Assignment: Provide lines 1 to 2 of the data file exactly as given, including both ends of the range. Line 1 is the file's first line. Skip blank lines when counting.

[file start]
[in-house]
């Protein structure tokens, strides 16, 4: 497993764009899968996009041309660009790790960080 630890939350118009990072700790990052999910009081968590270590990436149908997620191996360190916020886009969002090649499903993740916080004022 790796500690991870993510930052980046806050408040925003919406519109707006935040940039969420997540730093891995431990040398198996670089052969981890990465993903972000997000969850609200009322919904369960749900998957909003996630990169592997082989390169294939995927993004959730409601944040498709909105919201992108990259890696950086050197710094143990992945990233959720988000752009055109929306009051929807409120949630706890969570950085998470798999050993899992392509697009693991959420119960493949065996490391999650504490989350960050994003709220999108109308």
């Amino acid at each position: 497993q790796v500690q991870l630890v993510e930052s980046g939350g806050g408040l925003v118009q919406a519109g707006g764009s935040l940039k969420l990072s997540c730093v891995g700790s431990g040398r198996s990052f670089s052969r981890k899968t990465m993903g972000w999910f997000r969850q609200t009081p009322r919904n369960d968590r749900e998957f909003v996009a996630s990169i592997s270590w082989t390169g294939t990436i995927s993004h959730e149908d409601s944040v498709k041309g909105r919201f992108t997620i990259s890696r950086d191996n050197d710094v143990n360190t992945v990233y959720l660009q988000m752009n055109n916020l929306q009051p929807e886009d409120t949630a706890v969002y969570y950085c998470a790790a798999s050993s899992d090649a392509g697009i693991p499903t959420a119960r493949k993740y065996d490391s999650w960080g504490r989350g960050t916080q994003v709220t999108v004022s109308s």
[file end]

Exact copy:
[in-house]
């Protein structure tokens, strides 16, 4: 497993764009899968996009041309660009790790960080 630890939350118009990072700790990052999910009081968590270590990436149908997620191996360190916020886009969002090649499903993740916080004022 790796500690991870993510930052980046806050408040925003919406519109707006935040940039969420997540730093891995431990040398198996670089052969981890990465993903972000997000969850609200009322919904369960749900998957909003996630990169592997082989390169294939995927993004959730409601944040498709909105919201992108990259890696950086050197710094143990992945990233959720988000752009055109929306009051929807409120949630706890969570950085998470798999050993899992392509697009693991959420119960493949065996490391999650504490989350960050994003709220999108109308």